War in Val D'Orcia: An Italian War Diary, 1943-1944
|Rating||:||4.83 (942 Votes)|
|Number of Pages||:||239 Pages|
a fabulous read This is an exceptional book which bears precious witness to the way WWII brought out both the good and bad--but mostly good--in people living or passing through a region of Tuscany. The author's factual, restrained account of the extraordinary events of the time and her part in them is beautiful and effective. Highly recommended. Here is an excerpt to whet your appetite:"The rounding-up of the Jews appea. "Unforgettable" according to Philip Bewley. "Greater than the sum of its parts" accurately describes this remarkable diary set in Southern Tuscany during World War II.Written as a daily record during the tumult of war,Origo does not dwell on emotional reactions to the horror around them. What comes through is the generosity, compassion, and nobility of Spirit that we all are capable of during wretched times. This diary has had a greater impact on . Great diary to understand the savagery of wars. The day-by-day uncertainty described in this diary is gripping and reveals the stark reality of being at war. Great work.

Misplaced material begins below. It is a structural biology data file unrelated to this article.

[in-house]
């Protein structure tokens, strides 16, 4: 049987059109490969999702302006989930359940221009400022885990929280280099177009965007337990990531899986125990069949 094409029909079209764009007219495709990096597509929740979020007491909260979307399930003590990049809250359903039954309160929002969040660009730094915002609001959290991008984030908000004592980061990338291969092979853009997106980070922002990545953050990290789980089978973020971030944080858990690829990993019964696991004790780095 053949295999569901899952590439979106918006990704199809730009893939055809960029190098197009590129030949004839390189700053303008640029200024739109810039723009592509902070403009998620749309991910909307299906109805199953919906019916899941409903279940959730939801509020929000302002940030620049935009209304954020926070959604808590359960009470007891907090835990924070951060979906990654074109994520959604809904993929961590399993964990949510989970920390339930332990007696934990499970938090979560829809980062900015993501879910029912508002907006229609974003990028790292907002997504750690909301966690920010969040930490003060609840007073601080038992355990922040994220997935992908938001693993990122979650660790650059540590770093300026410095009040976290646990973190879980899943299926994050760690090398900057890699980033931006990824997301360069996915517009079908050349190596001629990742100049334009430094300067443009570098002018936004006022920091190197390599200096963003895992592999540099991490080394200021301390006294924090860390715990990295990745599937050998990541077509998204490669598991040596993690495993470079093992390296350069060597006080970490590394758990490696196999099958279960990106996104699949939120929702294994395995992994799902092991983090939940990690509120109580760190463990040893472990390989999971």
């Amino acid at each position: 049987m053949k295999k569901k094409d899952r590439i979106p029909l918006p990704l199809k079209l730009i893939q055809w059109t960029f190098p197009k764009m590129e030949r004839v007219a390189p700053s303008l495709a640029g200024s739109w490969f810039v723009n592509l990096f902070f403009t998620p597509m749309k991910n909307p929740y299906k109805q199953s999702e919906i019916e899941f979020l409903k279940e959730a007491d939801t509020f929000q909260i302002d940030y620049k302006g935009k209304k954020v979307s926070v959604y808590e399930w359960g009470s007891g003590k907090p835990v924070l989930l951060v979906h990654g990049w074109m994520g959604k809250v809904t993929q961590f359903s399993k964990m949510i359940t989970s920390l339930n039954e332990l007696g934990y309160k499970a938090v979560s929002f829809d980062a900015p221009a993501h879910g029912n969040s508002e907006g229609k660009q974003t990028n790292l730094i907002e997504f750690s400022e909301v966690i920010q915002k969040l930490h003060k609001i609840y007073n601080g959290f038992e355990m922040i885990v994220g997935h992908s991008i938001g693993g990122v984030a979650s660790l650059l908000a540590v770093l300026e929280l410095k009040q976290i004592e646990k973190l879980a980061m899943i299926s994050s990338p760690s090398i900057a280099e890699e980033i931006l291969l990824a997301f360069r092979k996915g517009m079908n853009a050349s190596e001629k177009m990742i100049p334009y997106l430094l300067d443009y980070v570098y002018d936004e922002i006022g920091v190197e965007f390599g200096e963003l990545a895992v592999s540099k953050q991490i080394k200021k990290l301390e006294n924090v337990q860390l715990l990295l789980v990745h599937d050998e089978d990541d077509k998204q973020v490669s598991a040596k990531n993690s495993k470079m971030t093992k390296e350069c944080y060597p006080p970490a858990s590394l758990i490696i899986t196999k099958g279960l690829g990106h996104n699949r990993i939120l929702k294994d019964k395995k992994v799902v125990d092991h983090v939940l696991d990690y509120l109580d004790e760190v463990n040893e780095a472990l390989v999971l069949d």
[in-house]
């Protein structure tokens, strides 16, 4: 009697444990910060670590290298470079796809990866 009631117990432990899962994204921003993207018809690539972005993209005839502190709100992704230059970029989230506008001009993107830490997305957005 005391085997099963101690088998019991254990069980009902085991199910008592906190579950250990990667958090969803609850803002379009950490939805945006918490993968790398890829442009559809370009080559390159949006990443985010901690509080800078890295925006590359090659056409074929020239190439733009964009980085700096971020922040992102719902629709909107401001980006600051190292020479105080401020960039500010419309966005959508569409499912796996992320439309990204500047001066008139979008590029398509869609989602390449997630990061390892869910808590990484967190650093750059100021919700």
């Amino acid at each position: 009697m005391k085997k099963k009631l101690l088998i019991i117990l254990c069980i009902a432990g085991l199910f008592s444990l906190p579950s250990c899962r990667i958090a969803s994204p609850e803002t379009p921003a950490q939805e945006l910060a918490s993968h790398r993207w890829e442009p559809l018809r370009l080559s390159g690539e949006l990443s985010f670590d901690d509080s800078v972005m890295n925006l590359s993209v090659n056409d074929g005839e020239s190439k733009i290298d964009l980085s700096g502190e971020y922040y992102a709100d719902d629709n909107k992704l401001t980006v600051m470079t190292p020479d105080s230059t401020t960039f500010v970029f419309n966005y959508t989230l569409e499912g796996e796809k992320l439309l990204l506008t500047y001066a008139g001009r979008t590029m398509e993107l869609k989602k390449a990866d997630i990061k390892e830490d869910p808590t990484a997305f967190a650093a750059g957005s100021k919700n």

Here, as the restoration of La Foce begins, her book ends.Beyond praise and above mere documentary value, War in Val d'Orcia belongs to the literature of humanity.. She and her husband managed to protect their peasants, succor refugee children from Genoa and Turrin, hide escaped Allied prisoners of war-and somehow stand up to the Germans, who in dread due course occupied La Foce in 1944 and forced the Marchesa to retreat under a hot June sun.Fleeing eight impossible miles on foot, along a mined road under shell fire, with sixty children in tow, she shelter
--KirkusEven the most casual acquaintance with Iris Origo cannot fail to produce the impression of a remarkable woman. --KirkusEven the most casual acquaintance with Iris Origo cannot fail to produce the impression of a remarkable woman. --The New York Times Book ReviewA welcome rediscovery, evoking a unique, strange moment in civilian/soldier wartime-history with spare, vital immediacy. --The New York Times Book Review . Beyond doubt a minor masterpiece. --The Washington PostA welcome rediscovery, evoking a unique, strange moment in civilia